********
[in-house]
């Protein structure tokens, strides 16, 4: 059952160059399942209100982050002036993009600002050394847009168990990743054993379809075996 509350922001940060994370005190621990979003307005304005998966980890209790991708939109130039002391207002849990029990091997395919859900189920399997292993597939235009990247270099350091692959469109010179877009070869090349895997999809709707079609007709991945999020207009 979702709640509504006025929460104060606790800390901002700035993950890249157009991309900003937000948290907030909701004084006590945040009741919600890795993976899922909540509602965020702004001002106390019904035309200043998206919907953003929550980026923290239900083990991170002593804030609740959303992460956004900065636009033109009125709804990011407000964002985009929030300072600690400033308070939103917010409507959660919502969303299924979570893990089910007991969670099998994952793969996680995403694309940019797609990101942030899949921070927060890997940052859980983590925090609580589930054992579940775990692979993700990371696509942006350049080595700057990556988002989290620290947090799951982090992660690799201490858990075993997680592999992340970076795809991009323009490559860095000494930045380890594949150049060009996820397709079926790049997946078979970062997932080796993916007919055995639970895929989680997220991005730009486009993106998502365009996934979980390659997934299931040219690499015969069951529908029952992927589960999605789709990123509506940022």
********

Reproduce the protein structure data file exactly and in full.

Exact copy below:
[in-house]
């Protein structure tokens, strides 16, 4: 059952160059399942209100982050002036993009600002050394847009168990990743054993379809075996 509350922001940060994370005190621990979003307005304005998966980890209790991708939109130039002391207002849990029990091997395919859900189920399997292993597939235009990247270099350091692959469109010179877009070869090349895997999809709707079609007709991945999020207009 979702709640509504006025929460104060606790800390901002700035993950890249157009991309900003937000948290907030909701004084006590945040009741919600890795993976899922909540509602965020702004001002106390019904035309200043998206919907953003929550980026923290239900083990991170002593804030609740959303992460956004900065636009033109009125709804990011407000964002985009929030300072600690400033308070939103917010409507959660919502969303299924979570893990089910007991969670099998994952793969996680995403694309940019797609990101942030899949921070927060890997940052859980983590925090609580589930054992579940775990692979993700990371696509942006350049080595700057990556988002989290620290947090799951982090992660690799201490858990075993997680592999992340970076795809991009323009490559860095000494930045380890594949150049060009996820397709079926790049997946078979970062997932080796993916007919055995639970895929989680997220991005730009486009993106998502365009996934979980390659997934299931040219690499015969069951529908029952992927589960999605789709990123509506940022």